Our Treeleaf "Homeleaving" Ordination, Held Simultaneously in Japan and America
I am content to announce that our Treeleaf Sangha conducted a "Shukke Tokudo" Homeleaving Ordination Ceremony
this week in the traditional manner, with the Preceptor (Jundo Cohen) in Japan and our new Novice-Priests in Austin, Texas and Rochester, New York.
Face-to-Face, Heart-to-Heart ... expressing all Being-Time-Space in the Ten Directions, in the presence of the Buddhas and Ancestors ... sentient beings connected by audio-visual media via the internet ... allowing this ceremony to be performed simultaneously on two continents, witnessed by a Sangha scattered to six continents
... beyond all thought of 'here' 'there' 'now' 'then'. At the end of the Ceremony, our new Novices, Taido Shinkai and Shudo Dosho, also formally welcomed their brother, Myozan Kodo of Dublin, Ireland, who was Ordained by Rev. Taigu Turlur at our Retreat in Brussels last December. They join our Novices, Fugen, Mongen and Shohei, who were Ordained in 2010 at a Ceremony conducted simultaneously in Japan, Sweden, Germany and Canada. As Master Dogen has written in Shobogenzo Zazenshin
, "Neither value the remote nor disparage what is remote. Be accustomed and intimate with the remote. Neither disparage what is close, nor value the close. Be accustomed and intimate with the close. Do not treat your eyes lightly, and do not attach great importance to your eyes. And do not attach great importance to your ears, and do not treat your ears lightly. Just make your ears and your eyes sharp and clear.
" Dogen writes in Shobogenzo-Menju, Face-To-Face
, "By bowing down in respect to the Face of Shakyamuni Buddha and by transferring the Eye of Shakyamuni Buddha to our own eyes, we will have transferred our eyes to the Eye of Buddha. Ours will be the very Eye and Face of Buddha....
Please watch a short film (about 16 minutes) of our Ceremony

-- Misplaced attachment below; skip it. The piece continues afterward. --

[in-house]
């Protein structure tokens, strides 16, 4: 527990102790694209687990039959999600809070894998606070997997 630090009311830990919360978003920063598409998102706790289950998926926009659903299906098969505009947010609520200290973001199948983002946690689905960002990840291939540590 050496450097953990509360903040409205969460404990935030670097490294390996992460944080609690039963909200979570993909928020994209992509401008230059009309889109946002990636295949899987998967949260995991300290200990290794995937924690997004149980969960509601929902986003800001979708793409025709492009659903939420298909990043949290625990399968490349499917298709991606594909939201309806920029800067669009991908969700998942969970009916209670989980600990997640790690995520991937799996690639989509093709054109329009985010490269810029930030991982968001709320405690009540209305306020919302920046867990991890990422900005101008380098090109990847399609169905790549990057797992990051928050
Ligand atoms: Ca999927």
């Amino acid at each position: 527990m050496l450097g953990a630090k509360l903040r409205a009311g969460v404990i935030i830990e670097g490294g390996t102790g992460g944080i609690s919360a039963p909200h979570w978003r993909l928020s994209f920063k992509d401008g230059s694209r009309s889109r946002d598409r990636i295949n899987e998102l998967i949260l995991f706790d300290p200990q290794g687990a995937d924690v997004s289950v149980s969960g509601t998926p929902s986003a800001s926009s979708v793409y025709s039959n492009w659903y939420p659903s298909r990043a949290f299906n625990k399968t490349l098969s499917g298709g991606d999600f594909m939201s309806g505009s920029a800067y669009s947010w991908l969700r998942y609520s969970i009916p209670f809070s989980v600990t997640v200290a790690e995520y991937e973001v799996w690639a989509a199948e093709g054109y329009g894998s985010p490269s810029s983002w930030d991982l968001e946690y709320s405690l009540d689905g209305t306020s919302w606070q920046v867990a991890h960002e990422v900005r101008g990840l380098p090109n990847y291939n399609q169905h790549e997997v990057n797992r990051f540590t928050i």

Although I refer to our new Novice-Trainees as "the Class of 2012", this is not a "graduation" but a "commencement"! The real test, and our responsibility, is their individual training and education as clergy, ministers and potential teachers which begins now.
Training will combine old ways and some very new ways transcending barriers. We expect the training period will require several years, and there is no promise or expectation of an outcome. The “Goalless Goal” is simply the creation of priests who have profoundly penetrated into the way of Zazen and the Teachings, who are ethical, who can serve well the community and people who come to them for guidance, and who embody the ways of their Lineage. No corners can be cut, and nothing should be rushed, for we would risk giving birth to clergy and teachers who are ill equipped, ill informed and ill prepared for their roles. The core objective of any method of Ordination and Training is, purely and simply, the nurturing of caring, devoted, ethical, gifted, Wise and Compassionate … dare such be said, Realized-Realizing … Soto Zen Buddhist Clergy dedicated to saving all sentient beings, good spiritual friends and teachers of the Sangha, knowledgable in our History and Traditions (both our Traditions as traditionally practiced and our Traditions as re-expressed and evolving for new times and settings).
Traditionally, in India, China, Japan and the other Buddhist countries of Asia, one was expected to leave one’s home and family behind in order to begin the necessary training and practice of an “apprentice monk.” Today, most Zen priests in Japan and the West practice are also husbands, wives, parents which, in keeping with changes in cultures and society, has done much to bring Buddhism out from behind monastery walls. Thus, the term “leaving home” has come to have a wider meaning, of “leaving behind” greed, anger, ignorance, the harmful emotions and attachments that fuel so much of this world, in order to find the “True Home” we all share. In such a way, we find the Home that can never be left, take to the Way that cannot be taken. That openness is at the Heart of our Treeleaf Sangha, a Soto Zen Sangha which honors each place and time … in a child's nursery, an office or factory, a cave, a monastery, hospital or hospice room …
as a sacred place and space, Buddhaland, the place and time for Timeless Practice, a Holy Ritual.
This is an important moment for any Buddhist Sangha, and a time for celebration. Congratulations to our new Novice-Priests as they undertake training!
Gassho, Jundo Cohen,
Treeleaf Sangha, a Soto Zen Sangha